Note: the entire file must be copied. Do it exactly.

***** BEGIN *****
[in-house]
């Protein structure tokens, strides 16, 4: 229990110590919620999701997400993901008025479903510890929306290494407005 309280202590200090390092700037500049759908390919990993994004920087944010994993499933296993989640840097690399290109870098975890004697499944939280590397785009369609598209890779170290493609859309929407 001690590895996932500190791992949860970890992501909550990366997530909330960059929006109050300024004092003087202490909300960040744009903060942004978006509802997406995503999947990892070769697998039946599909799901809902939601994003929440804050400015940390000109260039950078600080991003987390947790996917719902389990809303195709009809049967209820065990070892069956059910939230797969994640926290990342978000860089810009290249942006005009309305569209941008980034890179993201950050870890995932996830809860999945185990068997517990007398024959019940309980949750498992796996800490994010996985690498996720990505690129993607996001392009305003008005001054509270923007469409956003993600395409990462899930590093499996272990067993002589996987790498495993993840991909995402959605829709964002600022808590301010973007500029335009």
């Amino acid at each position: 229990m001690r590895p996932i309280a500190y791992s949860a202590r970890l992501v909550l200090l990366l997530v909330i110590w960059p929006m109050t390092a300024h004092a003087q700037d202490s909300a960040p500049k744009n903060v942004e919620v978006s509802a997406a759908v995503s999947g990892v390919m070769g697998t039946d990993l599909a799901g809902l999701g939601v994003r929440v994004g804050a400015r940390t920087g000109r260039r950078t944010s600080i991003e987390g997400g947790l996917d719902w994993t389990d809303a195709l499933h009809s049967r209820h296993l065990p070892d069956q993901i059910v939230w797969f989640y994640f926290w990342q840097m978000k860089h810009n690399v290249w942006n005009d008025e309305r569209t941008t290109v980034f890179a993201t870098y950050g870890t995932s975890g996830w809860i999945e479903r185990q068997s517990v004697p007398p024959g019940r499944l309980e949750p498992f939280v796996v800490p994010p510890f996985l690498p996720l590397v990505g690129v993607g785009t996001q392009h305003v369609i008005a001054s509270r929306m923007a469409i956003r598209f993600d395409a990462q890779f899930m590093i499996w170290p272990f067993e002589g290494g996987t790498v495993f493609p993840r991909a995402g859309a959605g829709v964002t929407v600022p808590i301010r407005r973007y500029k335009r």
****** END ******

[in-house]
């Protein structure tokens, strides 16, 4: 229990110590919620999701997400993901008025479903510890929306290494407005 309280202590200090390092700037500049759908390919990993994004920087944010994993499933296993989640840097690399290109870098975890004697499944939280590397785009369609598209890779170290493609859309929407 001690590895996932500190791992949860970890992501909550990366997530909330960059929006109050300024004092003087202490909300960040744009903060942004978006509802997406995503999947990892070769697998039946599909799901809902939601994003929440804050400015940390000109260039950078600080991003987390947790996917719902389990809303195709009809049967209820065990070892069956059910939230797969994640926290990342978000860089810009290249942006005009309305569209941008980034890179993201950050870890995932996830809860999945185990068997517990007398024959019940309980949750498992796996800490994010996985690498996720990505690129993607996001392009305003008005001054509270923007469409956003993600395409990462899930590093499996272990067993002589996987790498495993993840991909995402959605829709964002600022808590301010973007500029335009």
């Amino acid at each position: 229990m001690r590895p996932i309280a500190y791992s949860a202590r970890l992501v909550l200090l990366l997530v909330i110590w960059p929006m109050t390092a300024h004092a003087q700037d202490s909300a960040p500049k744009n903060v942004e919620v978006s509802a997406a759908v995503s999947g990892v390919m070769g697998t039946d990993l599909a799901g809902l999701g939601v994003r929440v994004g804050a400015r940390t920087g000109r260039r950078t944010s600080i991003e987390g997400g947790l996917d719902w994993t389990d809303a195709l499933h009809s049967r209820h296993l065990p070892d069956q993901i059910v939230w797969f989640y994640f926290w990342q840097m978000k860089h810009n690399v290249w942006n005009d008025e309305r569209t941008t290109v980034f890179a993201t870098y950050g870890t995932s975890g996830w809860i999945e479903r185990q068997s517990v004697p007398p024959g019940r499944l309980e949750p498992f939280v796996v800490p994010p510890f996985l690498p996720l590397v990505g690129v993607g785009t996001q392009h305003v369609i008005a001054s509270r929306m923007a469409i956003r598209f993600d395409a990462q890779f899930m590093i499996w170290p272990f067993e002589g290494g996987t790498v495993f493609p993840r991909a995402g859309a959605g829709v964002t929407v600022p808590i301010r407005r973007y500029k335009r």